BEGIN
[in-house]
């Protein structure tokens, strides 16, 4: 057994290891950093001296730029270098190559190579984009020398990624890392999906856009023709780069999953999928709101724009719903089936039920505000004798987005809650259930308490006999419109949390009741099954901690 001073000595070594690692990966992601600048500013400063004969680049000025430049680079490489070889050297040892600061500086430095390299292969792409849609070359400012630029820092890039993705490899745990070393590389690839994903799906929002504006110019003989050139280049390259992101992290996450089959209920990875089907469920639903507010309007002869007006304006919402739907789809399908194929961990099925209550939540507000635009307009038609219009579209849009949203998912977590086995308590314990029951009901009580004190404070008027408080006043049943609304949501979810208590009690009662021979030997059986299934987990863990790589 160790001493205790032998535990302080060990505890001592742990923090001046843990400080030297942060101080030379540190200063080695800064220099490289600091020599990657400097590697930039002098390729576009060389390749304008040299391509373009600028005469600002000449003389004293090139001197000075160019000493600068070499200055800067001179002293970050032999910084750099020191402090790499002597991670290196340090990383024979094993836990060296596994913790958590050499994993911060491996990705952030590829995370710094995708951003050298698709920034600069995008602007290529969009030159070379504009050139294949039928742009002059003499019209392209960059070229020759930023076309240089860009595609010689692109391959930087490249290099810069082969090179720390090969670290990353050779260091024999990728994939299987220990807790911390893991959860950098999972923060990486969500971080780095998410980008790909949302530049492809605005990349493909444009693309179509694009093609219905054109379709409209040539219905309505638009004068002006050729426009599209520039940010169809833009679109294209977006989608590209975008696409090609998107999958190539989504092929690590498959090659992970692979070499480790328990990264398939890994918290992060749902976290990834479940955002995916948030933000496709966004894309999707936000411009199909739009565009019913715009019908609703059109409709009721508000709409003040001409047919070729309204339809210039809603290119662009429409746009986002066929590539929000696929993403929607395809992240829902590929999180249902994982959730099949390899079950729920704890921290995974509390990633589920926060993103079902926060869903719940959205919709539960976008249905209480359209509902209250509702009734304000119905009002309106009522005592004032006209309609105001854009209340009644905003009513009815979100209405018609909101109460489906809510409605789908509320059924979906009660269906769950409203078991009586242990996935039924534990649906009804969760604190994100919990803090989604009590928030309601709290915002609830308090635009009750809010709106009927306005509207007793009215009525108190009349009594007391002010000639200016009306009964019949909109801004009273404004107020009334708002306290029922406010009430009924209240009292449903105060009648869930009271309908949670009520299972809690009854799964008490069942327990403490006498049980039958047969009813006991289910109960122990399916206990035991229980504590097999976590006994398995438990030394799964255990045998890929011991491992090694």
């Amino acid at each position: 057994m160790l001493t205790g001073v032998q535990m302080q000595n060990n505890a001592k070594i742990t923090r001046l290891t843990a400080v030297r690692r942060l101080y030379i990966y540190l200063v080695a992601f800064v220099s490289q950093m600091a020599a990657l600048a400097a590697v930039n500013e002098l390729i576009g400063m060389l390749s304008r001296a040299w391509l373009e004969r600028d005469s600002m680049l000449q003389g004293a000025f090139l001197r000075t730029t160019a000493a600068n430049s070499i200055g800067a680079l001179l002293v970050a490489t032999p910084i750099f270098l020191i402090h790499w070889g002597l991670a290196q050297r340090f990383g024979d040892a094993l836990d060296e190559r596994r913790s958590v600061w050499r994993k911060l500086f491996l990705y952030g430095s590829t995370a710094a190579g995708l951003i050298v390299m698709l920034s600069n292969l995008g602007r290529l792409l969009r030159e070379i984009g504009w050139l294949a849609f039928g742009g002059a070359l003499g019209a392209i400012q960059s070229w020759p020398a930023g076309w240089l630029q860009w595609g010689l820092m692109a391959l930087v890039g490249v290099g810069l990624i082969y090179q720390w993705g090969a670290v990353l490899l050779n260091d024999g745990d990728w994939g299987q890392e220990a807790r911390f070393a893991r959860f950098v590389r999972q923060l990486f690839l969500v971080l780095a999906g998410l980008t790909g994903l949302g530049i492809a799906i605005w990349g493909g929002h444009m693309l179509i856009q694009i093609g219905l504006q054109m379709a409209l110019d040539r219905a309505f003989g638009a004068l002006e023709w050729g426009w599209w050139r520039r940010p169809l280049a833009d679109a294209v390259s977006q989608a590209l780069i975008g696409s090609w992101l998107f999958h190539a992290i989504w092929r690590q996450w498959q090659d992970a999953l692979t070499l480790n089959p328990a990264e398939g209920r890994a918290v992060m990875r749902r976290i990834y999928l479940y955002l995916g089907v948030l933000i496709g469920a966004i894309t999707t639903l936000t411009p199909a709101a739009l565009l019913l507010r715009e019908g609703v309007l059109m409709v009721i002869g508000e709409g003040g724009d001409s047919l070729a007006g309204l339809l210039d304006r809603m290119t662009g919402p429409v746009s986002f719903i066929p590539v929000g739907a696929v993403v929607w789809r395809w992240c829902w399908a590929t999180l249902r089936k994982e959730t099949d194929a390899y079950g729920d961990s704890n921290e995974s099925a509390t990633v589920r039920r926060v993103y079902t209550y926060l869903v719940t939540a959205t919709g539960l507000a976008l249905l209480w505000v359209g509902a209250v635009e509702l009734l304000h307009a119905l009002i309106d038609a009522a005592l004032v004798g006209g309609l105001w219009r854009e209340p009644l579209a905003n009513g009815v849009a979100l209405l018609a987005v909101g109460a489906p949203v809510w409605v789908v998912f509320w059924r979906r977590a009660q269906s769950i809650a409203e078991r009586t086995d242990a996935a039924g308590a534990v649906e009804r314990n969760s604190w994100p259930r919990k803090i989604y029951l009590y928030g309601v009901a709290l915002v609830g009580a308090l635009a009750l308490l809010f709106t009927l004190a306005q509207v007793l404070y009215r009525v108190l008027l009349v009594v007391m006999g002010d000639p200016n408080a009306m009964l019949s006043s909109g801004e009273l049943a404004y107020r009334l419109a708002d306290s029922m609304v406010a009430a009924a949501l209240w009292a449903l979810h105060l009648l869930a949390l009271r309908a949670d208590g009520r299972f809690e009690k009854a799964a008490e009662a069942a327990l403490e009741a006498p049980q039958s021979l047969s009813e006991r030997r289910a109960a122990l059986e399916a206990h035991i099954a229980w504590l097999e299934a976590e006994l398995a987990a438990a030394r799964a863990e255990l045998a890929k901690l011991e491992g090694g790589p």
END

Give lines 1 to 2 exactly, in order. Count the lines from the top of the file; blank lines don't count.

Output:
[in-house]
């Protein structure tokens, strides 16, 4: 057994290891950093001296730029270098190559190579984009020398990624890392999906856009023709780069999953999928709101724009719903089936039920505000004798987005809650259930308490006999419109949390009741099954901690 001073000595070594690692990966992601600048500013400063004969680049000025430049680079490489070889050297040892600061500086430095390299292969792409849609070359400012630029820092890039993705490899745990070393590389690839994903799906929002504006110019003989050139280049390259992101992290996450089959209920990875089907469920639903507010309007002869007006304006919402739907789809399908194929961990099925209550939540507000635009307009038609219009579209849009949203998912977590086995308590314990029951009901009580004190404070008027408080006043049943609304949501979810208590009690009662021979030997059986299934987990863990790589 160790001493205790032998535990302080060990505890001592742990923090001046843990400080030297942060101080030379540190200063080695800064220099490289600091020599990657400097590697930039002098390729576009060389390749304008040299391509373009600028005469600002000449003389004293090139001197000075160019000493600068070499200055800067001179002293970050032999910084750099020191402090790499002597991670290196340090990383024979094993836990060296596994913790958590050499994993911060491996990705952030590829995370710094995708951003050298698709920034600069995008602007290529969009030159070379504009050139294949039928742009002059003499019209392209960059070229020759930023076309240089860009595609010689692109391959930087490249290099810069082969090179720390090969670290990353050779260091024999990728994939299987220990807790911390893991959860950098999972923060990486969500971080780095998410980008790909949302530049492809605005990349493909444009693309179509694009093609219905054109379709409209040539219905309505638009004068002006050729426009599209520039940010169809833009679109294209977006989608590209975008696409090609998107999958190539989504092929690590498959090659992970692979070499480790328990990264398939890994918290992060749902976290990834479940955002995916948030933000496709966004894309999707936000411009199909739009565009019913715009019908609703059109409709009721508000709409003040001409047919070729309204339809210039809603290119662009429409746009986002066929590539929000696929993403929607395809992240829902590929999180249902994982959730099949390899079950729920704890921290995974509390990633589920926060993103079902926060869903719940959205919709539960976008249905209480359209509902209250509702009734304000119905009002309106009522005592004032006209309609105001854009209340009644905003009513009815979100209405018609909101109460489906809510409605789908509320059924979906009660269906769950409203078991009586242990996935039924534990649906009804969760604190994100919990803090989604009590928030309601709290915002609830308090635009009750809010709106009927306005509207007793009215009525108190009349009594007391002010000639200016009306009964019949909109801004009273404004107020009334708002306290029922406010009430009924209240009292449903105060009648869930009271309908949670009520299972809690009854799964008490069942327990403490006498049980039958047969009813006991289910109960122990399916206990035991229980504590097999976590006994398995438990030394799964255990045998890929011991491992090694």